For my final word about individualism, I’ll go with Aristotle’s general observation that virtue is the middle course between deficiency and excess. It should be remembered that there’s a proper balance between the domain of the individual and the domain of society. In fact, this is one definition of justice. Mussolini had some fairly similar things to say.
Then I would say the following to any radical individualists reluctant to stand up for their own people. We’re in a time of crisis, and action is necessary to avoid disaster. Maybe you aren’t interested in identity politics, but identity politics certainly takes interest in you; ignore this at your peril. Three months of rioting and burning in 2020 should’ve been sufficient warning to you. We need all hands on deck working together. Therefore, it does no good to stick your head in the sand and wait for someone else to fix things. Personal courage in the face of adversity is a necessity. This is especially so if your future is on the line. Whenever you contemplate the difficult struggle ahead and ask yourself what’s in it for you, the answer is that it’s a lot more than you think.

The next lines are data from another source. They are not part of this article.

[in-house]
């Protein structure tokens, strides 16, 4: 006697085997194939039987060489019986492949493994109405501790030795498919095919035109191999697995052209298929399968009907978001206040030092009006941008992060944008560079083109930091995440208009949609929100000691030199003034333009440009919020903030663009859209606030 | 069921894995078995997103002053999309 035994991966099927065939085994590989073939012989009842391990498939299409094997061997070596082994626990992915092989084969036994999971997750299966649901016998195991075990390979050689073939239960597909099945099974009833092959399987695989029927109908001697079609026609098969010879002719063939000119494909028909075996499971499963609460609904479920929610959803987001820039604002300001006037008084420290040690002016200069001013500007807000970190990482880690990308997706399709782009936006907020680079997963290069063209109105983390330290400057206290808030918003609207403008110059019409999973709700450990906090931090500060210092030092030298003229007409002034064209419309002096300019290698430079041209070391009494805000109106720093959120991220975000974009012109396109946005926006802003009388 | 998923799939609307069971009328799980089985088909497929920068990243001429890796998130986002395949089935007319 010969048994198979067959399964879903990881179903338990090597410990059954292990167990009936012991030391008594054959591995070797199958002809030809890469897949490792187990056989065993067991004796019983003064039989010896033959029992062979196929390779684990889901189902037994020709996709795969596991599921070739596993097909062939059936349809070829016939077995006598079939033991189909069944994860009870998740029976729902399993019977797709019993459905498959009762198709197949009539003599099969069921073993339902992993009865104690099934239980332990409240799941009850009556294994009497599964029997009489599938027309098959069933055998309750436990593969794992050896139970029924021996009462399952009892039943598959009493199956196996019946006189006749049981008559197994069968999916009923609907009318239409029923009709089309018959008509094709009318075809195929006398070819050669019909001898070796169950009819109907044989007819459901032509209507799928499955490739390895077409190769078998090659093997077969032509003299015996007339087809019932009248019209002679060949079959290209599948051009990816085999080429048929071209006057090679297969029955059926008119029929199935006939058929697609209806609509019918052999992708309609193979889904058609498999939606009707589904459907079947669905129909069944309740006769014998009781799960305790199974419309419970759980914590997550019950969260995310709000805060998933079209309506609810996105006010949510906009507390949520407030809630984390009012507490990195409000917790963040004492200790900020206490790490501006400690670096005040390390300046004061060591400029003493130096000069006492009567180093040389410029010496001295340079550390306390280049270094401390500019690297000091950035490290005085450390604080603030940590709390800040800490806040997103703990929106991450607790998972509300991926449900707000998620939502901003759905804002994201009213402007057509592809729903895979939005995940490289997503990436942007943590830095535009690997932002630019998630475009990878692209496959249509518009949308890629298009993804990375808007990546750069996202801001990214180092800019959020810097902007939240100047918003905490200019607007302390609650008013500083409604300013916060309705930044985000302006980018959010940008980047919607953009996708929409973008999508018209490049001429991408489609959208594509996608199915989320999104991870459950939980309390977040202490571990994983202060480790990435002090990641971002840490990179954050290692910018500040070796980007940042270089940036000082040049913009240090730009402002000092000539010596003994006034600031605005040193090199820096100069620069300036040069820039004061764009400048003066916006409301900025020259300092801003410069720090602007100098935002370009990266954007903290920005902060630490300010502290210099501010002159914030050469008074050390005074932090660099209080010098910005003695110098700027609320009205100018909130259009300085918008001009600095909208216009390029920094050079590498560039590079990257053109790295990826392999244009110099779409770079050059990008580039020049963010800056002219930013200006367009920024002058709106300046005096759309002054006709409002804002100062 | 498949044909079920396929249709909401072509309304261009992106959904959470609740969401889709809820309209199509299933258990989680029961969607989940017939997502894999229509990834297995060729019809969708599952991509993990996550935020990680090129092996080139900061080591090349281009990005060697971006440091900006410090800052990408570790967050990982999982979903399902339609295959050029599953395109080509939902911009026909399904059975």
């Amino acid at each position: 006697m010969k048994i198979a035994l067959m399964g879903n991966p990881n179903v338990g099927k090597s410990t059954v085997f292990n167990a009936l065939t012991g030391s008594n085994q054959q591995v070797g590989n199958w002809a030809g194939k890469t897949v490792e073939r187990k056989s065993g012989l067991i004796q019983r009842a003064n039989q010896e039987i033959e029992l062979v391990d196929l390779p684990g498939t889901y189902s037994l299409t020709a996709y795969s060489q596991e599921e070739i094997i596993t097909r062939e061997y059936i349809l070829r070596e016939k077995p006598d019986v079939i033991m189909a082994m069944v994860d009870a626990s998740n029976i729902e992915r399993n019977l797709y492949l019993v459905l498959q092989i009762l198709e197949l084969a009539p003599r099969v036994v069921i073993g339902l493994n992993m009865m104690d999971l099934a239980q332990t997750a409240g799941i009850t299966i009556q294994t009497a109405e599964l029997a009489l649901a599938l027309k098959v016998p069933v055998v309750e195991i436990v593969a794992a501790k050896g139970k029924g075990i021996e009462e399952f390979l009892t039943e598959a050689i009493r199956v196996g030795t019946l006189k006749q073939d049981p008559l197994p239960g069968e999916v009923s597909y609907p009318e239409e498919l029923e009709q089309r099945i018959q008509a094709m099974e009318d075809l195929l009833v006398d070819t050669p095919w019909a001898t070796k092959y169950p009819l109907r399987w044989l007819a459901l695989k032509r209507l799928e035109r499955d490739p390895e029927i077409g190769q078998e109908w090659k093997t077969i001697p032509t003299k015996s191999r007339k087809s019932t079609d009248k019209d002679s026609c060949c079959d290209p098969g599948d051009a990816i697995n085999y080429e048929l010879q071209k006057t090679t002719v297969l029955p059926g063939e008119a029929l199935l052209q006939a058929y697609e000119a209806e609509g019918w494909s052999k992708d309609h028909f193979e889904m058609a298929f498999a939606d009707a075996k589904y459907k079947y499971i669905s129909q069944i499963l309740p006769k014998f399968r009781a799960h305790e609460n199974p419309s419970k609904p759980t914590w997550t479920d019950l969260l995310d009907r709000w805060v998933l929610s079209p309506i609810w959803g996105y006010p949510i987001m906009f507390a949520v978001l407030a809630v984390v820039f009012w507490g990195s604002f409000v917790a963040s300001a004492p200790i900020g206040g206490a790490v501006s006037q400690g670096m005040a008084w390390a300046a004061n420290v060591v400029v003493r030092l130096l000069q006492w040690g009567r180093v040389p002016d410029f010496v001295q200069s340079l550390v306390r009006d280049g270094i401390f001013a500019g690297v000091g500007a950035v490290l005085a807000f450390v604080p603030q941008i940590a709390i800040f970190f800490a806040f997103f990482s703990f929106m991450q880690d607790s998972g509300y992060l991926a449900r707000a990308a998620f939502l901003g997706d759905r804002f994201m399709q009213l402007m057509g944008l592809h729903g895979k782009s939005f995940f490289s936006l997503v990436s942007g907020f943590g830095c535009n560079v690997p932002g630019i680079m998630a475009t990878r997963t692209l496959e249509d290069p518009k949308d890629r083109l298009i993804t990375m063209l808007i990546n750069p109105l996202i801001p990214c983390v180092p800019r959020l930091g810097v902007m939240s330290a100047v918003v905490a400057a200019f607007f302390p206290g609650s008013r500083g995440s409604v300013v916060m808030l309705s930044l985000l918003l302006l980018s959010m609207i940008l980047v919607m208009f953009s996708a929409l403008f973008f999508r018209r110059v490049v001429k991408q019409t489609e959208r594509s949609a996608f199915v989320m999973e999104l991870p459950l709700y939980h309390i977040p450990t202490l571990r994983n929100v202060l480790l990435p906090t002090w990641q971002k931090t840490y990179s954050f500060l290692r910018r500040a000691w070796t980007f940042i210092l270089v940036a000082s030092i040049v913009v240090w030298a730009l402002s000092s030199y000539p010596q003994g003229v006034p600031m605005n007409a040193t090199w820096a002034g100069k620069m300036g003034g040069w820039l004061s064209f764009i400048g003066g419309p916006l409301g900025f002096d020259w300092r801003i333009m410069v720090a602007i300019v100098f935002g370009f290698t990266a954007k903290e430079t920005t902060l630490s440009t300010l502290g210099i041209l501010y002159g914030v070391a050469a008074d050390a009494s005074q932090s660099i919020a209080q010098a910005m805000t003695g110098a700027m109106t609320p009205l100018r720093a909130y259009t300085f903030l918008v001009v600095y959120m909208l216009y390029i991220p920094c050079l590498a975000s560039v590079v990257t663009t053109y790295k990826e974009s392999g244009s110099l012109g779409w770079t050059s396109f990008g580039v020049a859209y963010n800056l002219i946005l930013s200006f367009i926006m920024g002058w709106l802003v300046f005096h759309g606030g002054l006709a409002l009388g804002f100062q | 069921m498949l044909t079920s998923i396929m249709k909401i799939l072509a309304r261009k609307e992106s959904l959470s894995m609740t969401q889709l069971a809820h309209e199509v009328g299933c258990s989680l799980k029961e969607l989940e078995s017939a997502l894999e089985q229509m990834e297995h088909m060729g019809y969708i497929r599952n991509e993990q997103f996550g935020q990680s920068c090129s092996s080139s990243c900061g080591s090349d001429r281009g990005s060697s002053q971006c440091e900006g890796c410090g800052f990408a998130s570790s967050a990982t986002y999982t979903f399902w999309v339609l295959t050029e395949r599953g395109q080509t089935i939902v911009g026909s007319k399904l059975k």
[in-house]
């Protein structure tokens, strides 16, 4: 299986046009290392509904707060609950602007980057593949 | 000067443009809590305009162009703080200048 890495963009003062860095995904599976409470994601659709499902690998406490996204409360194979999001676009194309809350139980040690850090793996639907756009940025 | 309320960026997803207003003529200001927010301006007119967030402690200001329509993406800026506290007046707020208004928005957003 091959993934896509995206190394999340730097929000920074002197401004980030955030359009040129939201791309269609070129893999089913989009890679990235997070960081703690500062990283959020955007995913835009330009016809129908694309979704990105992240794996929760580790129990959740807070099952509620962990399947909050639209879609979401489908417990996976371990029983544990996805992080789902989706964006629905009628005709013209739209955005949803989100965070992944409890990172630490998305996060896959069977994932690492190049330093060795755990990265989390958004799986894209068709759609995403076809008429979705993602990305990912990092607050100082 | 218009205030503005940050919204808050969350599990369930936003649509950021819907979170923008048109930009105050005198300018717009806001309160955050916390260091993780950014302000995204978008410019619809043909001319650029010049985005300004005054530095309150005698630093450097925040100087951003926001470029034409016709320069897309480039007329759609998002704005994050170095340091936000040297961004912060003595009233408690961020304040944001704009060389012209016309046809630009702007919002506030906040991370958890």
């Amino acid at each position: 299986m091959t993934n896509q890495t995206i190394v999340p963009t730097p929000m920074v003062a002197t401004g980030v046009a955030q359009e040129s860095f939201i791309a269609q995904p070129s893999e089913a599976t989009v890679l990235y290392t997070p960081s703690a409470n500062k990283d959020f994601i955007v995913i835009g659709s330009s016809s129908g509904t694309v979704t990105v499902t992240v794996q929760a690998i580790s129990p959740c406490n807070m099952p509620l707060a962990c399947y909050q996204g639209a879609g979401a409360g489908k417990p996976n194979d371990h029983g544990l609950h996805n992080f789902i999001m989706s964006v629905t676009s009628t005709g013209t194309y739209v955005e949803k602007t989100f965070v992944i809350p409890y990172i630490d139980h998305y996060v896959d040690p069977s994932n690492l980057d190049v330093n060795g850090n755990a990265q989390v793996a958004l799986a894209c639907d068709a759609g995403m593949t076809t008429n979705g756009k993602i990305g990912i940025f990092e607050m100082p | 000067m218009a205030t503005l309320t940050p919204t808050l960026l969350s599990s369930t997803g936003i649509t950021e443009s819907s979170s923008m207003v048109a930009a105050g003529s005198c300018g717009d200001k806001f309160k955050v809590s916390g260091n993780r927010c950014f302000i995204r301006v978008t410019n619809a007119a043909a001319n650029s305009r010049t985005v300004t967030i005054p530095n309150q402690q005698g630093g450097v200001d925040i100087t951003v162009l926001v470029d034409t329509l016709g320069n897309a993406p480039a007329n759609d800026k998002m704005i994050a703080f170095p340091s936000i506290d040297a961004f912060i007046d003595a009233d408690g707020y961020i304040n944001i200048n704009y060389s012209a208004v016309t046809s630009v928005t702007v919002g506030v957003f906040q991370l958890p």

The Dismal Science
Libertarians often are economites, seeing monetary value as the ultimate (and perhaps only) measure of worth, so they’ll need some remedial education here too. The greatest problem is that they have a naïve faith in laissez-faîre capitalism. There was something to be said for the Adam Smith model, but under modern conditions, it has degenerated. They need to understand, for one thing, that monopolies are a game-breaker for capitalism; the “invisible hand” effect stops working. This has other effects on society, none of them good, and all they have to do is look into what “woke capital” is doing. My unkindly-titled article “How to Make a Libertarian Cry” illustrates several reasons why maximum economic freedom (as they tend to see it) actually leads to less freedom.
Moreover, although Libertarians reject the political side of globalism, many will swallow the economic side of it hook, line, and sinker. They buy into the neoliberal arguments for free trade, which means our workers competing with Third World sweatshops. I’ve had plenty to say about that too. Free trade might make Paul Krugman’s nipples get hard, but it’s no good for public prosperity. Moreover, the federal budget used to be funded primarily on tariffs, which carried on for a long time and was how things were meant to be under the Constitution. Going back to that will have to be one of the things on the table if Libertarians are serious about abolishing the income tax. We can’t have that and free trade at the same time. Finally, “National Populism is Here to Stay” puts the theoretical argument quite concisely: